Hi everyone. Rob here.
I took a few weeks off writing to work on the election we had in our country recently. I greeted people, helped them through the voting process and helped in the counting part of it as well. It has been a real privilege to get up close to our democracy in action. The greatest privilege was experiencing the great diversity of our country up close. I especially enjoyed the excitement of people who were getting to vote for the first time. Some were young people who were now old enough but others were refugees or immigrants who had never been allowed to vote before. It reminded me again that there is strength in diversity and power in inclusion.
Being inclusive seems to be something that causes antagonism in the Christian world at times. I think that people equate it with tolerance for sin or universalism. But inclusion is part of God’s heart as we see in Revelation 7:9-10.
After this I saw a vast crowd, too great to count, from every nation and tribe and people and language, standing in front of the throne and before the Lamb. They were clothed in white robes and held palm branches in their hands. And they were shouting with a great roar,
“Salvation comes from our God who sits on the throne
and from the Lamb!”
God wants everyone to come home to him. This is what we read in 2 Peter 3:9
The Lord is not slow in keeping his promise, as some understand slowness. Instead he is patient with you, not wanting anyone to perish, but everyone to come to repentance.
He knows not everyone will. He knows that there will always be hard-hearted people who will continue to resist the invitation into the kingdom, but his desire is to be inclusive. He wants as many people as possible from every corner of the globe to come home to him. The question is, do we?
Let’s not pretend that embracing diversity is easy. Life is far more simple when people are similar to us. There is less confusion when we speak the same language. There is less argument when people share our opinions. There is less need for explanation when people can read the cultural cues that every culture has. It is, however, far less healthy when life is easy. God is after our character and scripture tells us that character doesn’t come from an easy life:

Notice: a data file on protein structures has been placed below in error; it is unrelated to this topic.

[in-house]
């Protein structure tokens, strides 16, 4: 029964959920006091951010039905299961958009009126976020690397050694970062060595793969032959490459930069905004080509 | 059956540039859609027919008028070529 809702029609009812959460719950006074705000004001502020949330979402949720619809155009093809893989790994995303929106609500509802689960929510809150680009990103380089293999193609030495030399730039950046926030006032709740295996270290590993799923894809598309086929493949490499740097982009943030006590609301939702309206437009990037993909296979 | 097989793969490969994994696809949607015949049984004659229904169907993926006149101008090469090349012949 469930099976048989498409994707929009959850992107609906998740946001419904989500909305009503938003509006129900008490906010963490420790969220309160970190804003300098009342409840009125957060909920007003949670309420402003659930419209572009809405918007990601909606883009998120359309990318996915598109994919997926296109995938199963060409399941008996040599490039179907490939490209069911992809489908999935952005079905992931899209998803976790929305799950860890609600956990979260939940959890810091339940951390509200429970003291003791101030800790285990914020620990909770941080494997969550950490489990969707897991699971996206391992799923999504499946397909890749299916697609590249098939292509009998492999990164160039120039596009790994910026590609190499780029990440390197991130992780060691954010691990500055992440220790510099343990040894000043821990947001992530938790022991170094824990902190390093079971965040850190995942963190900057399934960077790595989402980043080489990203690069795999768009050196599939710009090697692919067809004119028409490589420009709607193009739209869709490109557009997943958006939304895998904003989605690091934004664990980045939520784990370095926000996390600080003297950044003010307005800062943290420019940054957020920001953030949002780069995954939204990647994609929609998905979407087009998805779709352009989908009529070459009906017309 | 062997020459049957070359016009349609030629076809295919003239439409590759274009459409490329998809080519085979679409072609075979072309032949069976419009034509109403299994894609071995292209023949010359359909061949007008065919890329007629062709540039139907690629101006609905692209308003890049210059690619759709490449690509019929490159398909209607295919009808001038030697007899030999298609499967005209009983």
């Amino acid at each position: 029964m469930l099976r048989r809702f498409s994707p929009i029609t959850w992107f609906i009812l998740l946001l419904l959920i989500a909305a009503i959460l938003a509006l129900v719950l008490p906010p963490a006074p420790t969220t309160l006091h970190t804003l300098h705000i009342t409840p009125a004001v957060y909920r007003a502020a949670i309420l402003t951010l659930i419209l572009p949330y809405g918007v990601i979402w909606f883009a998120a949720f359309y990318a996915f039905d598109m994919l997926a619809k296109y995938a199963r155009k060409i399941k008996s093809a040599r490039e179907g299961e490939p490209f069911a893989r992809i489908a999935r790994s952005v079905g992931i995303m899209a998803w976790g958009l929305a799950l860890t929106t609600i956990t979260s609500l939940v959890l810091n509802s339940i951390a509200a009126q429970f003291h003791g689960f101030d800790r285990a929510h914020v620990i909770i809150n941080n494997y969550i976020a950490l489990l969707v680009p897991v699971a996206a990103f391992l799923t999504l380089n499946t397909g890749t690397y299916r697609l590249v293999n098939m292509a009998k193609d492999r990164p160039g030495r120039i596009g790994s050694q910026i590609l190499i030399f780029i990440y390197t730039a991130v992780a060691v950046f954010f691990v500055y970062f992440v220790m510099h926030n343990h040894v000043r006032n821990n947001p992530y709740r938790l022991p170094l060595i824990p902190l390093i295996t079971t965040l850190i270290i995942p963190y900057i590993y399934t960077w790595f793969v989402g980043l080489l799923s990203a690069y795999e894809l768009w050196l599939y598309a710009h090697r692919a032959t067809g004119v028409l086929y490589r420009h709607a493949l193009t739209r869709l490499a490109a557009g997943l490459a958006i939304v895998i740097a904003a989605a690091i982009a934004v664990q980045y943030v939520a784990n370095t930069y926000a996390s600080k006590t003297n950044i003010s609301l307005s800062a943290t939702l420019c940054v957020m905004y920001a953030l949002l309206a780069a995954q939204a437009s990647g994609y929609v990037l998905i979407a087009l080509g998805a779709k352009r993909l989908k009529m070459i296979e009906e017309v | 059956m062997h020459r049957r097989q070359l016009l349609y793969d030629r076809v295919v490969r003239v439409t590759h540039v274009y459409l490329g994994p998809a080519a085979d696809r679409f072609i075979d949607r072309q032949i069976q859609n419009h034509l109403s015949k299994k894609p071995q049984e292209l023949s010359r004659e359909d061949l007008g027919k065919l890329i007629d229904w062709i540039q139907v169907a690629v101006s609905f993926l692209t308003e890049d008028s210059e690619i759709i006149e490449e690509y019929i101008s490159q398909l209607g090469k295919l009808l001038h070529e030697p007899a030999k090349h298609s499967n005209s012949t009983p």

…we also glory in our sufferings, because we know that suffering produces perseverance; 4 perseverance, character; and character, hope. And hope does not put us to shame, because God’s love has been poured out into our hearts through the Holy Spirit, who has been given to us (Romans 5:3-5).
A multicultural society filled with diverse backgrounds, experiences, ages, cultural mores and philosophies invites us to listen, to be patient, to be slow to speak and to be filled with grace. Another option is to withdraw, resist and resent the differences and maintain a belief in the superiority of your own culture, but that doesn’t sound like Jesus to me. God celebrates and critiques all cultures. Every culture is invited to put down their idols, repent and come to God through Christ. Christ cannot be forced into any one cultural motif. He is a Saviour for all, therefore, all are able to connect with him and relate to him. He is Lord and Saviour, Friend and Brother to the great multitude. All are welcome but all have to go through Jesus.
Jesus, may we share in your love for all people. May we let go of cultural pride and embrace humility so that we may listen, learn and love in your name. Amen.